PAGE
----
As defending champions and with their towering frontline, Russia head into the Ostchem U20 European Championship for Women in Sofia, Bulgaria as title favourites.
A year ago in Hungary, Russia went 2-1 in preliminary round play, but then pulled off five straight victories in the quarter-final round, the semis and the title game respectively to lift the gold medal.
|Elizaveta Rusakova (pictured) and Elena Gogiya give Russia a solid frontline.|
Gogiya, a 1.91 m center who just completed her first EuroLeague Women season with UMMC Ekaterinburg, will once again team with Elizaveta Rusakova to create a dominating low-post presence for Russia.
Last year, Gogiya tallied 11.8 ppg, while the 1.92 m Rusakova added 8.8 a contest.
No team should be able to match Russia’s post play. But while the Russians enter play as the team to beat, there will be a number of top players from across the continent who will look to lead their sides to title glory in Bulgaria when the competition tips off on 13 July. Among the players and teams to watch include:
Sonja Petrovic, Serbia:
Everyone knows Serbia to be one of European basketball’s top countries. However, the Serbs didn’t
|Sonja Petrovic of Serbia earned MVP honours at last year's U18 European Championship.|
Endene Miyem, France
No country has been more effective in recent years at producing young talented stars than France. Sandrine Gruda, the 2006 FIBA Europe Young Women’s Player of the Year, Isabelle Yacoubou, the MVP of the 2006 U20 Eurpean Championship, and Elodie Godin, have all burst on to the European women’s basketball scene in recent years. This summer, Endene Miyem could very well be the next French rising star. The Reims-born Frenchwoman was the only player from the U18 European Championship to finish in the top five in both scoring and rebounding (her 17.3 ppg were second and her 10.0 rpg fourth). Miyem was able to establish herself in the EuroLeague Women with semi-finalists Bourges. The 1.88 m forward served as a reliable reserve for Pierre Vincent’s Bourges side as she tallied 4.9 ppg in 15.3 minutes of action. Miyem received considerable playing time in the EuroLeague Final Four. As a result of competing against the top senior-level European players, Miyem will in all likelihood be ready to dominate at the U20 youth level. Miyem will be joined by her Bourges teammate Carine Paul and USVO sub Jennifer Digbeu. The trio will set their sights on a return to the U20 podium (they earned bronze a year ago in Hungary).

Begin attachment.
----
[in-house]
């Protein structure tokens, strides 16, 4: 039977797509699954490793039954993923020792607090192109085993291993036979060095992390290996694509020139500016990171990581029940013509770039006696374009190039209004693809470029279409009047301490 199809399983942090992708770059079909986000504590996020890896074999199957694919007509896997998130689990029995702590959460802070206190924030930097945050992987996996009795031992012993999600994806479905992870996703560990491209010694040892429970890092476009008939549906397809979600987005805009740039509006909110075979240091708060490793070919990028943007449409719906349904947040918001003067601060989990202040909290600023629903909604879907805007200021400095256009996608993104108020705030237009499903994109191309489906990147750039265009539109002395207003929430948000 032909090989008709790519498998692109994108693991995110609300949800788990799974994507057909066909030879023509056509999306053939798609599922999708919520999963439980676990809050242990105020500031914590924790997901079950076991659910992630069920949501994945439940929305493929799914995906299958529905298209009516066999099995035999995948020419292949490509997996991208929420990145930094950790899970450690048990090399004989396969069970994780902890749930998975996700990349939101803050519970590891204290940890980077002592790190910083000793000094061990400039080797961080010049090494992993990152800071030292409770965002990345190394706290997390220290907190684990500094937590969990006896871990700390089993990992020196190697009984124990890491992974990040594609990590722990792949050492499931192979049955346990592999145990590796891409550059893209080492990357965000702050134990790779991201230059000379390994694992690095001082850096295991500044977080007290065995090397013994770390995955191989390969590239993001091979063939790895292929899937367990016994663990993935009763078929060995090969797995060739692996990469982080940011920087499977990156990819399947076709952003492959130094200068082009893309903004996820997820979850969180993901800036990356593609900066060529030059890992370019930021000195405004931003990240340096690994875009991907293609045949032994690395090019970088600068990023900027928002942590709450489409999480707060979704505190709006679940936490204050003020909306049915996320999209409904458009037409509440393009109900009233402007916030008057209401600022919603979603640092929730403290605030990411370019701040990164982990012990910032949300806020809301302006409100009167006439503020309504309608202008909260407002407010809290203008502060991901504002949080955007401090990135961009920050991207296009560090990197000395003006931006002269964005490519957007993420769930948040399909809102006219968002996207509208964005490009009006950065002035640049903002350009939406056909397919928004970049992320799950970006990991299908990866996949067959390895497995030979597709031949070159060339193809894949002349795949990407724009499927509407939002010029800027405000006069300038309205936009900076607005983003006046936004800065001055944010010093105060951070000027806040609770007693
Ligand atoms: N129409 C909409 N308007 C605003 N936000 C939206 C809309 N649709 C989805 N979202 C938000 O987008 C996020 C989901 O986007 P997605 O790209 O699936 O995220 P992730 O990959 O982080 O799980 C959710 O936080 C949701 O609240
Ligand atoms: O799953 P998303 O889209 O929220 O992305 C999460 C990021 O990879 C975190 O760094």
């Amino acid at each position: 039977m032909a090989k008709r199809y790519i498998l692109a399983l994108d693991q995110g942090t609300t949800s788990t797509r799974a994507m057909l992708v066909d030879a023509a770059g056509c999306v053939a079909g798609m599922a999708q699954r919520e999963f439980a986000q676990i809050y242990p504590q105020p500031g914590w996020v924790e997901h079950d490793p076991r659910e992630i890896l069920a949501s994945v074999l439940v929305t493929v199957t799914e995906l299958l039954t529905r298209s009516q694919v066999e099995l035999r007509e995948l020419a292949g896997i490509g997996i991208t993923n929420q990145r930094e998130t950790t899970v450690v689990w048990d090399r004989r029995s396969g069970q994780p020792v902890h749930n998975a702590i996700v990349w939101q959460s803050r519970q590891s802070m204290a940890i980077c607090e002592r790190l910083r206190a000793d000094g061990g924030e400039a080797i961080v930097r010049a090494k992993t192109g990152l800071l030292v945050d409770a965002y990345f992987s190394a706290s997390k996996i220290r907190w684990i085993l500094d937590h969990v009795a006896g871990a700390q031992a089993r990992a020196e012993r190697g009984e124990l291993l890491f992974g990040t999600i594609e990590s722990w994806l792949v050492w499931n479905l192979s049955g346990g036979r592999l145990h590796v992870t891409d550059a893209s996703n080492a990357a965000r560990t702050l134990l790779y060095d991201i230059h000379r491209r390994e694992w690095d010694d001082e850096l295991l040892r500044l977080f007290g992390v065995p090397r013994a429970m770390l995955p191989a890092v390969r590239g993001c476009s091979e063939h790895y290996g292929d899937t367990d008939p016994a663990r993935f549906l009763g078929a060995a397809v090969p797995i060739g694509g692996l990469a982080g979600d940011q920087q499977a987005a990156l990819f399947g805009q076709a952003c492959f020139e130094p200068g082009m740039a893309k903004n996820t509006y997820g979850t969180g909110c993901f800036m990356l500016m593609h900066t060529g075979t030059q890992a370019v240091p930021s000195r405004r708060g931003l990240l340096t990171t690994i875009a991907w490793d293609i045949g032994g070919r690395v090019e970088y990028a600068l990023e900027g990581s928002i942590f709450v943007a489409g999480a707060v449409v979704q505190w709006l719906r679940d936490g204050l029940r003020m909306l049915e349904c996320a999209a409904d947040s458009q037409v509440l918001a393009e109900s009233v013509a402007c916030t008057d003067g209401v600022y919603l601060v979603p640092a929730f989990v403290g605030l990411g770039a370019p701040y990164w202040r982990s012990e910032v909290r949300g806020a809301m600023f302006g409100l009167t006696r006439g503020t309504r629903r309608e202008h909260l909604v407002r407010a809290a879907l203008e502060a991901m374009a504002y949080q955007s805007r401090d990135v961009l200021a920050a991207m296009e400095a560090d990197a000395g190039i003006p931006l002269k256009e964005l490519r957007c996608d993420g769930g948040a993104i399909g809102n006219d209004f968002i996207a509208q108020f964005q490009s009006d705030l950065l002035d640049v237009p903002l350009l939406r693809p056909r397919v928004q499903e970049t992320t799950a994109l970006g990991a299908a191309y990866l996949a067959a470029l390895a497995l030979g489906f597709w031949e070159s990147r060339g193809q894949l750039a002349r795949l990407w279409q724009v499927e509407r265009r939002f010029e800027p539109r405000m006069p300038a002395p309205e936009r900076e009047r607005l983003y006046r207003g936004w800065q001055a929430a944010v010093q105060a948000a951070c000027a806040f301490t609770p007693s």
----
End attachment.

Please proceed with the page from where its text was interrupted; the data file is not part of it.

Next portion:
Silvia Dominguez and Anna Carbo, Spain:
Dominguez, the Spanish point guard had a solid U20 campaign in 2006, finishing 10th in the competition in scoring (14.0 ppg) and ninth in
|Silvia Dominguez keyed Spain's run to the U18 European Championship gold medal.|
Margret Skuballa, Germany:
If there is one country capable of pulling off a surprise in Bulgaria, it could be Germany. The Germans finished a respectable sixth last year in Hungary and they return their top three scorers from that competition: Margret Skuballa, Anna-Christine Gorg and Romy Bar. Skuballa, a 1.85 m Hamburg native, led the group by tallying 15.0 ppg last year, fifth best overall. She has spent the last two seasons at the club level refining her game with EuroCup Women participants BG Dorsten. Gorg, a power forward, tallied 14.4 points a game, while Bar added 12.9 per contest. Franziska Wenzel, Germany's second-leading scorer from last year’s U18 team, is also suiting up with the U20 squad this year. With such talent and experience, Germany could very well make a run to the podium in Bulgaria.